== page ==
FIG. 4 shows an embodiment of multiple organic electronic devices that are encapsulated according to the present invention. In this embodiment, the UV-curable adhesive 112 is applied on the substrate 118 around the perimeter of each of the organic electronic devices 415, 418, 421, or alternatively, the UV-curable adhesive is applied on the adhesion layer 321 such that when the encapsulation lid 309, the substrate 118, and the UV-curable adhesive 112 are brought together, each of the organic electronic devices 415, 418, 421 is sealed around its perimeter. Further, the UV-curable adhesive is applied such that there is a space between the UV-curable adhesive encapsulating adjacent devices. The space allows each of the multiple organic electronic devices 415, 418, 421 to be singulated at the edges of the UV-curable adhesive without singulating at where the UV-curable adhesive resides; singulating at where the UV-curable adhesive resides can reduce the effectiveness of the encapsulation.

Because the adhesion layer 321 and the encapsulation lid 309 are nonopaque to UV radiation, UV radiation can pass through the layer and the lid to the UV-curable adhesive 112 in order to cure that adhesive.

FIG. 5 shows an embodiment of a method to encapsulate an organic electronic device according to the present invention. In block 503, an organic electronic device is fabricated on a substrate. In block 506, an adhesion layer is deposited on an encapsulation lid. The adhesion layer includes a metallic layer or a ceramic layer that is thin enough to be nonopaque to UV radiation and thick enough to provide stronger adhesion at the interface with the UV-curable adhesive than the encapsulation lid 309. The adhesion layer is comprised of, preferably, a metal or a metal alloy; more preferably, a transition metal or a transition metal alloy; most preferably, chromium, titanium, tantalum, tungsten, aluminum, nickel, vanadium, or an alloy thereof; and optimally, chromium. Alternatively, the adhesion layer is comprised of ceramic and more specifically, an oxide, a carbide, a nitride, a boride, or a mixture thereof.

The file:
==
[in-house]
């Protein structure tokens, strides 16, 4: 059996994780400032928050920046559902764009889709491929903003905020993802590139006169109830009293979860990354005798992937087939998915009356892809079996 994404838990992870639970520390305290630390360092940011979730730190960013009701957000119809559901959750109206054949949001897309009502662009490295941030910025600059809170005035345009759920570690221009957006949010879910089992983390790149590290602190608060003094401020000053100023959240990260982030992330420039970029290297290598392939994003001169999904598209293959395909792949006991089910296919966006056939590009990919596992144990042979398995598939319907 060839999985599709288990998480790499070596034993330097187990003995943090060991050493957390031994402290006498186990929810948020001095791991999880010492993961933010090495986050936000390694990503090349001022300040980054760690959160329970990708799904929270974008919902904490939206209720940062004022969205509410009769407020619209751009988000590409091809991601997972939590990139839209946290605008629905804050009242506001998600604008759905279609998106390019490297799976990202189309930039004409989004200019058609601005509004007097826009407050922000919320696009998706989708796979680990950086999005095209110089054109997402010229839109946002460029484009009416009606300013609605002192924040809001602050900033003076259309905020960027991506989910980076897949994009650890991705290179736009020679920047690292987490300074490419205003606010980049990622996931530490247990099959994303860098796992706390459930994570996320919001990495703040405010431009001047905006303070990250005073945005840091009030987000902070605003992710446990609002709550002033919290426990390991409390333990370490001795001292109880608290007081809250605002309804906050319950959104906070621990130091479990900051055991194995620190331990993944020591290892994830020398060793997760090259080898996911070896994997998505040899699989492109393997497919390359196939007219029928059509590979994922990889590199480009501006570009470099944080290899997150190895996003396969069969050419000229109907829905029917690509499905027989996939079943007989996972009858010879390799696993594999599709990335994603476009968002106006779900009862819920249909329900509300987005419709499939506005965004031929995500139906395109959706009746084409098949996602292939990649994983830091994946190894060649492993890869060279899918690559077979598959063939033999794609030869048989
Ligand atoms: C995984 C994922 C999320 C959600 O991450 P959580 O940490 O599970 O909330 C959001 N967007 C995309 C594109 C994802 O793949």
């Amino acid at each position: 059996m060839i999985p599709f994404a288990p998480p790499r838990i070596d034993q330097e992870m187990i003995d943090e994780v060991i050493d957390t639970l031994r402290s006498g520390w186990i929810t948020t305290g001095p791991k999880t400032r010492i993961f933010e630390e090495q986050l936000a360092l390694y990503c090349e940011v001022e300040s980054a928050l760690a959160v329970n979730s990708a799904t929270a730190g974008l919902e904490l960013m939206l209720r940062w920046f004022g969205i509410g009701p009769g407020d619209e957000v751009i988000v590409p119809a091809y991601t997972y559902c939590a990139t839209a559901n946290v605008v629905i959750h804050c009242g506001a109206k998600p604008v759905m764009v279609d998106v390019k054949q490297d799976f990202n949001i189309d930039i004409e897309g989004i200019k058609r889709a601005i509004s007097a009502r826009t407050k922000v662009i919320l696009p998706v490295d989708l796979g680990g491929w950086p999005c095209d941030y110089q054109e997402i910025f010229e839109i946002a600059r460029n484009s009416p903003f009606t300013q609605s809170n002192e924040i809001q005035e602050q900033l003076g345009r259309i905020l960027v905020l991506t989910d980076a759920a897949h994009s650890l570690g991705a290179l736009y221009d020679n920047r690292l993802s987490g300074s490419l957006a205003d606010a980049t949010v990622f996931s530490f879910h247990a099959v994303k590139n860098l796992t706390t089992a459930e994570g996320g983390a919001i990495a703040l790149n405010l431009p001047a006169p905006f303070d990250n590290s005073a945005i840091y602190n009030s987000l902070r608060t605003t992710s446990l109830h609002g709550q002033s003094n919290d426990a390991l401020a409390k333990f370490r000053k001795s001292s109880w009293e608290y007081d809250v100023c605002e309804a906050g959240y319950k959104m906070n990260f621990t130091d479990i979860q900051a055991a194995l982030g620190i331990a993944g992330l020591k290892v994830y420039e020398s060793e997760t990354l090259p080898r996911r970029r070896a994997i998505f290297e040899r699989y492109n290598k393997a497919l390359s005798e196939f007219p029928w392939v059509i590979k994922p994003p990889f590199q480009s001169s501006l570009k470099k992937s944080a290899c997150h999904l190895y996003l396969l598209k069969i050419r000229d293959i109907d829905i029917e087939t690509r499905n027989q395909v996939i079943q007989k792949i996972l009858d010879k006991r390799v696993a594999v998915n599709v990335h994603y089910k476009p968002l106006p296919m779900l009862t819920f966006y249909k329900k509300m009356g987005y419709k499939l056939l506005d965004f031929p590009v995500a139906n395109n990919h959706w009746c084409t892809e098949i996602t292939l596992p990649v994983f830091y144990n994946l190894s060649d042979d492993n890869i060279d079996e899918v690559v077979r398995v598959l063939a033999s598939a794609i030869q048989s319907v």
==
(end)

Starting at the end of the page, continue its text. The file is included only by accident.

More specifically, with regards to the thickness of the adhesion layer, it is preferably thin enough such that the transparency (e.g., percentage of UV radiation passing through) of the adhesion layer provides a reasonable TAC time.

In block 509, a UV-curable adhesive is applied on the substrate along the perimeter of an organic electronic device, or alternatively, the UV-curable adhesive is applied on the adhesion layer such that when the encapsulation lid, the substrate, and the UV-curable adhesive are brought together, the organic electronic device is sealed around its perimeter.

In block 512, the substrate and the encapsulation lid are brought together such that the UV-curable adhesive contacts both the substrate and the adhesion layer so as to seal the organic electronic device. In block 515, UV radiation is applied to the UV-curable adhesive to cure it. Because the encapsulation lid and the adhesion layer are nonopaque to UV radiation, the UV radiation passes through these two items to reach the UV-curable adhesive and cures it.

EXAMPLE

An OLED was fabricated on a substrate. A chromium layer was deposited by sputter coating onto an encapsulation lid made of glass. The chromium layer had a thickness of approximately fifty angstroms and passed through approximately fifty percent of the UV radiation. The UV-curable adhesive was applied on the substrate along the perimeter of the OLED. The substrate and the encapsulation lid were brought together such that the UV-curable adhesive contacted both the substrate and the adhesion layer so as to seal the OLED. Use of the adhesion layer (i.e., the chromium layer), increased the lifetime of the OLED by a factor of two or more and also eliminated premature failures of the OLED.

As any person of ordinary skill in the art of organic electronic device fabrication will recognize from the description, figures, and examples that modifications and changes can be made to the embodiments of the invention without departing from the scope of the invention defined by the following claims.

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Reference
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Classifications
U.S. Classification257/40, 257/E51.022
International ClassificationH01L23/29, H01L29/08, H01L35/24, H01L51/52, H01L51/00
Cooperative ClassificationH01L51/5237
European ClassificationH01L51/52C
Legal Events
DateCodeEventDescription
Oct 14, 2011FPAYFee payment
Year of fee payment: 4
Jan 14, 2003ASAssignment
Owner name: OSRAM OPTO SEMICONDUCTORS, GMBH, GERMANY
Free format text: ASSIGNMENT OF ASSIGNORS INTEREST;ASSIGNOR:FRISCHKNECHT, KYLE;REEL/FRAME:013689/0214
Effective date: 20030110